I use several ways to communicate aspects of science that I am excited about. For example, I created the Instagram account @fascinocean_kiel, where I share daily pictures of water together with descriptions of what oceanographic phenomena you see in those pictures. Two years ago, I wrote a book called “Let’s go wave watching!“, where I point out all kinds of wave phenomena so parents can go wave watching with their kids. But I am also active in many other formats, all of whichI write about on my blog mirjamglessmer.com/blog.

5. I’m a #DigitalScientist

Being close to water is very important to me. So much that I chose this selfie of me inside a “Strandkorb” over more formal portrait shots to illustrate an interview that I gave on Social Media Consultant Susanne Geu’s blog (link!) on being a #DigitalScientist. Since a large part of my job is related to using social media as a scientist, I was very excited about getting this opportunity to present myself! Also I really enjoy the opportunities that the web presents to communicate science in many different formats to many different people.

6. I like sharing my excitement

You saw this in the previous pictures already, but I love to share what I am excited about. Part of my job is the scientific coordination of the Kiel Science Outreach Campus (KiSOC), and in that role I develop and conduct workshops on science communication, specifically social media in science communication. Here you see me (on the left) with two PhD students, looking at Instagram on my phone, and me clearly gushing about my experiences with it. All part of implementing an exciting social media strategy for KiSOC, which will go live shortly…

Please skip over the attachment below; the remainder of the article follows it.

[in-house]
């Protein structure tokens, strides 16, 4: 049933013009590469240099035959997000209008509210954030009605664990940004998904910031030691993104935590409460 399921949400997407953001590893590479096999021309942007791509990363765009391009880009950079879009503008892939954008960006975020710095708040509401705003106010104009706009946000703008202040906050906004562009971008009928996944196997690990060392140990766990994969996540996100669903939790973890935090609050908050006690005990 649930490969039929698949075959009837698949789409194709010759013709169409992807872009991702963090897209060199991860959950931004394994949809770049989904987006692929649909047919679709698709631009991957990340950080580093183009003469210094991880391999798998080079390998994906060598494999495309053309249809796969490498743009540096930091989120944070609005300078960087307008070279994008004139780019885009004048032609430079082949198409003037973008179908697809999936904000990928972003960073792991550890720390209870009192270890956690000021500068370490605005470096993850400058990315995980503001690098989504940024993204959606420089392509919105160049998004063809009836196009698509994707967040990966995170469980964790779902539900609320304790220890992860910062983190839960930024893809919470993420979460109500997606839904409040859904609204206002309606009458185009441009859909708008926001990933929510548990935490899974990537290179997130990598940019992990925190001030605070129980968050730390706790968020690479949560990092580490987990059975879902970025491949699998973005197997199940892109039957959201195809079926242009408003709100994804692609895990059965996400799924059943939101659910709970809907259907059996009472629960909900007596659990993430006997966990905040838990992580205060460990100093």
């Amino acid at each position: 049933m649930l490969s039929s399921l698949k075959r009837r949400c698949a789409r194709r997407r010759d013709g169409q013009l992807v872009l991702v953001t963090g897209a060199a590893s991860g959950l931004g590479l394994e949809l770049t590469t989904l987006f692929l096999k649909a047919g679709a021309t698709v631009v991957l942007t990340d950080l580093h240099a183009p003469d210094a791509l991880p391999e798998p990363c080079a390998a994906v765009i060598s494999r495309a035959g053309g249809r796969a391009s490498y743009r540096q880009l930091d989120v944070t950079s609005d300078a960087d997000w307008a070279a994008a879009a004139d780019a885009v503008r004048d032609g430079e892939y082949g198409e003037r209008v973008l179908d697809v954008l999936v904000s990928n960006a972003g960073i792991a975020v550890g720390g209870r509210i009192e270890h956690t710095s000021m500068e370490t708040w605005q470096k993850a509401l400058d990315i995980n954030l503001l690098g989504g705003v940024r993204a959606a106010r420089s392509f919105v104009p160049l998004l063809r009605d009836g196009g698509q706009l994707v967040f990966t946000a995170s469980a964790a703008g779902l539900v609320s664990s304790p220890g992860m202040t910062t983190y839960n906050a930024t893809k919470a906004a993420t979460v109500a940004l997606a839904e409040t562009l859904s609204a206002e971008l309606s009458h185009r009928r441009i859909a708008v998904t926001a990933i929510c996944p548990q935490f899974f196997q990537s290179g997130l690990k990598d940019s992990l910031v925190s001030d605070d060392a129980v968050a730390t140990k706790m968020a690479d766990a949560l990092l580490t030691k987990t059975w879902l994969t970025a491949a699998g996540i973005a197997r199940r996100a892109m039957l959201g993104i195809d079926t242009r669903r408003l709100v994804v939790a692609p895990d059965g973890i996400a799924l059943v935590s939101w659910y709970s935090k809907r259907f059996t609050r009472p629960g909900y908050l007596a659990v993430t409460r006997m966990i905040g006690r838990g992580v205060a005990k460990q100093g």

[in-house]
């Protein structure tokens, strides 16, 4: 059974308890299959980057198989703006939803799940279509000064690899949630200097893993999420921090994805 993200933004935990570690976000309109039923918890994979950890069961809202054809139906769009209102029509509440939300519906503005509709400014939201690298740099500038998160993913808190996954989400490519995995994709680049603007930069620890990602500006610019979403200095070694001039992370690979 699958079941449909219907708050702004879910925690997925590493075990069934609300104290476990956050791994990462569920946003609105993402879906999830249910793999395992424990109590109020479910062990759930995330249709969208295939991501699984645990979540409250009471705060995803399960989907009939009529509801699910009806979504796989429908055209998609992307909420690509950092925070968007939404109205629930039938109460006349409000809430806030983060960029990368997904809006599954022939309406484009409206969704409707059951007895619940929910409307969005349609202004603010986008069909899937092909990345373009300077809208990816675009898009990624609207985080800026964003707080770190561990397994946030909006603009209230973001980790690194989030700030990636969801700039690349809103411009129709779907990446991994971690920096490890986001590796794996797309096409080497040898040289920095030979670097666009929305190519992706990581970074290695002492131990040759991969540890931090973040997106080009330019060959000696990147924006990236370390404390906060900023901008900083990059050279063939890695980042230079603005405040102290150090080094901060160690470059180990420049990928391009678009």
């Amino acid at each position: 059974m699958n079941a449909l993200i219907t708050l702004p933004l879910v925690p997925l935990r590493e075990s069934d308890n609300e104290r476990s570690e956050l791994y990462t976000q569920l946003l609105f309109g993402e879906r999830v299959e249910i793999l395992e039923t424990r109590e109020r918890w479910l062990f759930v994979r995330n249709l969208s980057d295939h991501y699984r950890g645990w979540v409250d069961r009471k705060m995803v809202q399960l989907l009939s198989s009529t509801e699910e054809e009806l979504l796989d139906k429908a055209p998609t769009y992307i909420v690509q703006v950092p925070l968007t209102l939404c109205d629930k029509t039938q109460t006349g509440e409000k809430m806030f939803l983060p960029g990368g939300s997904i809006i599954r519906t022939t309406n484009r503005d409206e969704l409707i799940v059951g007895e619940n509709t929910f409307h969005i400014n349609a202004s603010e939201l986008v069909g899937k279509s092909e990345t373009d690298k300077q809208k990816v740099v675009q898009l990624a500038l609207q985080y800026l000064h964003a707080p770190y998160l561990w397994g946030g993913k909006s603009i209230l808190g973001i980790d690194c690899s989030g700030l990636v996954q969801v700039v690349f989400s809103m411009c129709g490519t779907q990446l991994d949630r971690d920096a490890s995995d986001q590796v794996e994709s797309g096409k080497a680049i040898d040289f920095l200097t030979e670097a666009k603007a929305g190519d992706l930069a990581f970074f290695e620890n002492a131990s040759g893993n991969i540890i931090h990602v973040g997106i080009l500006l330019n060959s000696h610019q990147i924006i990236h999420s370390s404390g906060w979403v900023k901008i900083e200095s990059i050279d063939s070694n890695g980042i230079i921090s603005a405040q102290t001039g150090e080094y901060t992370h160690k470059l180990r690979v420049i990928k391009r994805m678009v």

7. Designing learning opportunities

The second big part of my work revolves around creating informal learning opportunities, and I love doing this collaboratively. In the picture you see me and part of my team work on further improving the “energie:labor“, a school lab in which we have school classes visit us for a day to work on energy in the climate system with them. Here we brainstorm on how to better integrate all the different experiences the students make throughout the day in a final activity, and how to help them compile it into a take-home message that they will hopefully remember for a long time.

8. Running the school lab

In the “energie:labor”, students conduct experiments with me and my team to investigate different aspects of the climate system. They spend about half the day becoming experts on five different aspects, before they then come together into teams to combine their expertise and use it to explain things going on in a simple climate model. I really like how hands-on experiments complemented with the climate model give students an idea of how climate scientists work and where challenges might arise.

9. Hands-on experiments